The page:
Companies in the cosmetics industry are increasingly sharing information about the environmental impact of their businesses, and how they are reducing this in line with the United Nations 17 Sustainable Development Goals. Does this also apply to their products? Do the chemists whose innovations are so vital to new cosmetic brands and products act in the same way?
In fact, there’s been lots of progress in this area! Scientists across the world have been working collaboratively for over 30 years to develop what is now called ‘green chemistry’ or ‘sustainable chemistry’.
According to the American Chemical Society, ‘green chemistry’ is a way of thinking about chemistry that focuses on protecting and benefiting the economy, people and the planet by finding creative and innovative ways to reduce waste, conserve energy and discover replacements for hazardous substances.’
However, green chemistry does not mean "no chemistry". chemistry is essential for our modern lifestyles and all of the products we take for granted, from cars to consumer electronics and from clothing to cosmetics. Green chemistry uses modern and innovative techniques so that chemistry is more efficient and less damaging to the environment.
The principles of green chemistry aim to ensure that chemists use less energy, less water and solvents, and fewer process steps (a smaller series of reactions). The key ideas are:
- Prevent waste: Design chemical reactions with as few unwanted waste products as possible
- Design less hazardous chemical reaction: Design chemical reaction processes which use and generate substances with minimal hazardous properties.
- Use renewable substances to start the process: Use raw materials that are renewable, such as plants or waste products from other industries, rather than depleting, such as fossil fuels.
- Use substances which can be used again and again: Minimize waste by using ‘catalytic’ reactions. Catalysts are used in small amounts and can carry out a single reaction many times. They are preferable to substances which are needed in larger amounts and are used up in the reaction.
- Design chemical reactions with are specific and selective: Avoid using ‘protecting’ groups to direct a chemical to only react with a specific part of another molecule. These processes use additional reagents and generate waste.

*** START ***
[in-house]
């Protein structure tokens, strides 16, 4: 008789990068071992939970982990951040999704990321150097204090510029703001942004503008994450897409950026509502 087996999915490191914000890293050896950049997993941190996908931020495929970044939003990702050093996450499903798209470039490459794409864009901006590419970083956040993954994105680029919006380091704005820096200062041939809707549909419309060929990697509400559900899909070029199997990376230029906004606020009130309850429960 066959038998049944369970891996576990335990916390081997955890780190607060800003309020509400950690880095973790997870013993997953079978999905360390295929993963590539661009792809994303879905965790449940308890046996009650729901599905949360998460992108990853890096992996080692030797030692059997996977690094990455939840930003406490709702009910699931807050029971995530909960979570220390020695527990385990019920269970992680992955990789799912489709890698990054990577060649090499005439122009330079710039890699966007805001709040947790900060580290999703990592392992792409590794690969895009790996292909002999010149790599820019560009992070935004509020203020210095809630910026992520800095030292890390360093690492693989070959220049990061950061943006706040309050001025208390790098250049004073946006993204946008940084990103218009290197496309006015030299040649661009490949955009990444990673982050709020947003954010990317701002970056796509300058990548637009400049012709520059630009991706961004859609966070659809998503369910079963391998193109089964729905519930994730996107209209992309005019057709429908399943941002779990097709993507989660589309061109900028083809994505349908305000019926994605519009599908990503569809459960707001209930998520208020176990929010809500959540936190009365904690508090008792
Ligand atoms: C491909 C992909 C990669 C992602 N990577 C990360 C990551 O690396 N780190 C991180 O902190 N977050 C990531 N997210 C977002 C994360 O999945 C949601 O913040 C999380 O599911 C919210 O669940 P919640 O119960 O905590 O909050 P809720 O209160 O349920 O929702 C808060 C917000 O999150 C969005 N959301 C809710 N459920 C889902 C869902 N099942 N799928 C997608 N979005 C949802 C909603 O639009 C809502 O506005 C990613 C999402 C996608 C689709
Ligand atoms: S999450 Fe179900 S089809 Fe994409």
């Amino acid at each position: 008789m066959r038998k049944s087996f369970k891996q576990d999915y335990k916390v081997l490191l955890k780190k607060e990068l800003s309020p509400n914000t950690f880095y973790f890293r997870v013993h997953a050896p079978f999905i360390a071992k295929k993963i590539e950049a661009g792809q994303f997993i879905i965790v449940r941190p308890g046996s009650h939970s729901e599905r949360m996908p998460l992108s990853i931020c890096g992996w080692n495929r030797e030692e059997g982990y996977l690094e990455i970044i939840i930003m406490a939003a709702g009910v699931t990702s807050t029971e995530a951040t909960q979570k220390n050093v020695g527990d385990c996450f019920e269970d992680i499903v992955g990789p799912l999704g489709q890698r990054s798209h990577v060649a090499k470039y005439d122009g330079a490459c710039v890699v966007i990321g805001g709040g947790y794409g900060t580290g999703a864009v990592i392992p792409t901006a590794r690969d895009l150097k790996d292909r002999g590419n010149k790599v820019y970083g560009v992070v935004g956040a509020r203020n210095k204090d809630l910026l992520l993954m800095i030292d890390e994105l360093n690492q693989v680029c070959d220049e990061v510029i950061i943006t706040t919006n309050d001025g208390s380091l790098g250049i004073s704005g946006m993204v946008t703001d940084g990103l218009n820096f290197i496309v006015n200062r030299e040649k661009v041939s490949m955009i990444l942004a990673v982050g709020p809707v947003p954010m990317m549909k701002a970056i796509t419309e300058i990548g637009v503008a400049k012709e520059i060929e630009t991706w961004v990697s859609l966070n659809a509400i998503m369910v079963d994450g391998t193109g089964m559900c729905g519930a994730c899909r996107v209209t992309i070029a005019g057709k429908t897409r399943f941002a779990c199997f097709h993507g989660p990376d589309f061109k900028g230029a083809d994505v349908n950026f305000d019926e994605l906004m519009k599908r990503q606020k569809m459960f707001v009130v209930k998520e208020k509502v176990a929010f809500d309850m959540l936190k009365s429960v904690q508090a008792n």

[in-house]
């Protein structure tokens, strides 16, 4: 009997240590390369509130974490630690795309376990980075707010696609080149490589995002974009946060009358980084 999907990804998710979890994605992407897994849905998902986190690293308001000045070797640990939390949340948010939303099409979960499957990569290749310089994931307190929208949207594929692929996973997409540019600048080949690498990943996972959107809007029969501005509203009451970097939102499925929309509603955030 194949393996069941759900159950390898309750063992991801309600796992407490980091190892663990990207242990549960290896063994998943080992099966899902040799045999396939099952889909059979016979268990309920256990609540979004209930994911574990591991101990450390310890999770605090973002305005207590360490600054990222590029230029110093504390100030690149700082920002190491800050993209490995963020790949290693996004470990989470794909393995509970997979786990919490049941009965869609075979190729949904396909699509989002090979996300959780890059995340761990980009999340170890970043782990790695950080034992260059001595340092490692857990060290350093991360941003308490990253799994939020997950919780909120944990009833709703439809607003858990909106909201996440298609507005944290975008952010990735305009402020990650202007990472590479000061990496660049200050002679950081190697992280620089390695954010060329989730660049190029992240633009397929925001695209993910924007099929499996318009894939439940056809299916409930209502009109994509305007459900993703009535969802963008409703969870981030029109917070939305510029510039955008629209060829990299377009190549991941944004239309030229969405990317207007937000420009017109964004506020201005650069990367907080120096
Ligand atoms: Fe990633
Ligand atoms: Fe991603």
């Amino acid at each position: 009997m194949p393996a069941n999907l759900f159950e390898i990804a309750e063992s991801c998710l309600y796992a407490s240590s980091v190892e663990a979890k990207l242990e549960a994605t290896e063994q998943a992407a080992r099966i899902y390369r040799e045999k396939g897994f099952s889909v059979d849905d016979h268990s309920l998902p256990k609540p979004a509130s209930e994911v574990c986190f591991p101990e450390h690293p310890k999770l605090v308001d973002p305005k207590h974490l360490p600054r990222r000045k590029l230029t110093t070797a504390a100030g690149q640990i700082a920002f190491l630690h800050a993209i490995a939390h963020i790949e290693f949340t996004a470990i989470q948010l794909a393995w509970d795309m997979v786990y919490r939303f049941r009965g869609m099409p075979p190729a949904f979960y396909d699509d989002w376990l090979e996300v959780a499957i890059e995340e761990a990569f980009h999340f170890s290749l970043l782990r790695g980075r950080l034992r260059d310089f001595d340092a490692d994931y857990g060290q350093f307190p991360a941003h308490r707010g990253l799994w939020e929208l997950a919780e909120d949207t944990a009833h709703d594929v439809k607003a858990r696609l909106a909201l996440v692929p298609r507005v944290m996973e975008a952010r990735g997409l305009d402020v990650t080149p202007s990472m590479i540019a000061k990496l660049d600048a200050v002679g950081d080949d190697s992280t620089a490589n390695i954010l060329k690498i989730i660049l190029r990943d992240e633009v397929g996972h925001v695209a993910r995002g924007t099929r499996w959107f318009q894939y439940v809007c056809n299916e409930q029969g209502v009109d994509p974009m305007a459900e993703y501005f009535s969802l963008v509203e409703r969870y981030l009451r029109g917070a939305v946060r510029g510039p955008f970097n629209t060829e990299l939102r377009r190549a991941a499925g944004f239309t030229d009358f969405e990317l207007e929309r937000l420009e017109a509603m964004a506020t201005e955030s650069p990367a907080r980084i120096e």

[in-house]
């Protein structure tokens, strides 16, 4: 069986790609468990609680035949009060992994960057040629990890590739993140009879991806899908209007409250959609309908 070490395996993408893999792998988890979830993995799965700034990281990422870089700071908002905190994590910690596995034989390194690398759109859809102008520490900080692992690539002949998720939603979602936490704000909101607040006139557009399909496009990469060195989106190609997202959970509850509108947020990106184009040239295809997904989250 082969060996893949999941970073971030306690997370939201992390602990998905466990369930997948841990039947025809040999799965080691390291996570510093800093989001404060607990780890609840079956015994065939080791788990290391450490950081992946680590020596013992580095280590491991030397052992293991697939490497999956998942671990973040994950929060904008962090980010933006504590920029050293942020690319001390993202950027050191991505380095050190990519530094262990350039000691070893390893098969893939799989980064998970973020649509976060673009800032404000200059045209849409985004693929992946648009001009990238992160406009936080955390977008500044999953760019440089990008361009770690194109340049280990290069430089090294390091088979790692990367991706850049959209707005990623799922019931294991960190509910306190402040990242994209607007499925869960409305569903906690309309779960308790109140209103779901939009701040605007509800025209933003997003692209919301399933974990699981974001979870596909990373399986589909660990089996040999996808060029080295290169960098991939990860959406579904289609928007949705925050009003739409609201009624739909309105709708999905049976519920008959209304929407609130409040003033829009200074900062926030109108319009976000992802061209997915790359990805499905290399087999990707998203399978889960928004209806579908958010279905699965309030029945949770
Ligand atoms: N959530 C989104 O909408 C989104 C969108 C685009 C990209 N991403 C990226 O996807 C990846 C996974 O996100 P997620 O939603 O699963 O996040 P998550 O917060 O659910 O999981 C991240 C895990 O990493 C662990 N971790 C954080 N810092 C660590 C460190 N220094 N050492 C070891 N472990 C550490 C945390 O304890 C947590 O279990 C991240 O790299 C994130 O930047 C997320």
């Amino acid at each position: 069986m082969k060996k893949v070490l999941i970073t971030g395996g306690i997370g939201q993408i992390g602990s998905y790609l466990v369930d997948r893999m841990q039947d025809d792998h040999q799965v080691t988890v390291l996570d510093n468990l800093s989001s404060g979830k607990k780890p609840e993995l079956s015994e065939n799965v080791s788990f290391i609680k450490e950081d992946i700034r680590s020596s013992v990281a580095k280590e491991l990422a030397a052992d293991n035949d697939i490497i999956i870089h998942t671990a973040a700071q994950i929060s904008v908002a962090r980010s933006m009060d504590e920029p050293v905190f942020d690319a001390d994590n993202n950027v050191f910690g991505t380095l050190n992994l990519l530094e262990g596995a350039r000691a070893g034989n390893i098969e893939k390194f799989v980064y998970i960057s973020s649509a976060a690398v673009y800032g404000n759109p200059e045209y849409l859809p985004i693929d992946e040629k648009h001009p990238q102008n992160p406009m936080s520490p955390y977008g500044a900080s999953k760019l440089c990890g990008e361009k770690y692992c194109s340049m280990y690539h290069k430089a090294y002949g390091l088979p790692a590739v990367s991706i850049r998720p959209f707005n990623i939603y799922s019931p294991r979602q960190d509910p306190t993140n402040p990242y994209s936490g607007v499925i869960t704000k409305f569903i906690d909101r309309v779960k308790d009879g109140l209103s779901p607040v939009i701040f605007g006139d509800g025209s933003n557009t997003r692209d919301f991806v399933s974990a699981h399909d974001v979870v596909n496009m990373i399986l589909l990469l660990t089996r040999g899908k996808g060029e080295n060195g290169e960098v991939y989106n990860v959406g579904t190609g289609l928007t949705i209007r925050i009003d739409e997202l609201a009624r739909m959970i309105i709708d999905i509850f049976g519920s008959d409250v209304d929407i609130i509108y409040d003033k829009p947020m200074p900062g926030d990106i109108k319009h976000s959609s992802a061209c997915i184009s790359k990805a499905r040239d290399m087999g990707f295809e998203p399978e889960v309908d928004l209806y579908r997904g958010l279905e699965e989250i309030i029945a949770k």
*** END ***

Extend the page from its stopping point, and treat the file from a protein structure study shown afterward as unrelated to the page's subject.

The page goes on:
- Maximize ‘atom economy’: Design reaction processes so that the final product contains as many atoms as possible from the starting materials. There should be few, if any, wasted atoms.
- Use safer solvents and reaction conditions: Use innocuous solvents or other chemicals where possible.
- Increase energy efficiency: Run chemical reactions at room temperature and pressure whenever possible.
- Design chemicals and products to degrade after use: Design chemical products to break down to innocuous substances after use which do not accumulate in the environment.
- Analyse in real time to prevent pollution: Monitor the chemical reaction as it happens to improve control over the process and to help minimise or eliminate the formation of by-products.
- Minimise the potential for accidents: Design and use chemicals in a form, such as solid, liquid, or gas, to minimise the potential for chemical accidents including explosions, fires, and releases to the environment.
You can be sure that cosmetic and personal care products are safe for us to use because they go through rigorous safety processes governed by the UK Cosmetics Regulation. However, safety isn’t just about our health. Cosmetic products and their ingredients are increasingly being designed according to the above principles. Years of scientific research and testing goes into making each and every item in our bathroom cabinets and make-up bags to ensure they are safe for yourself and the planet.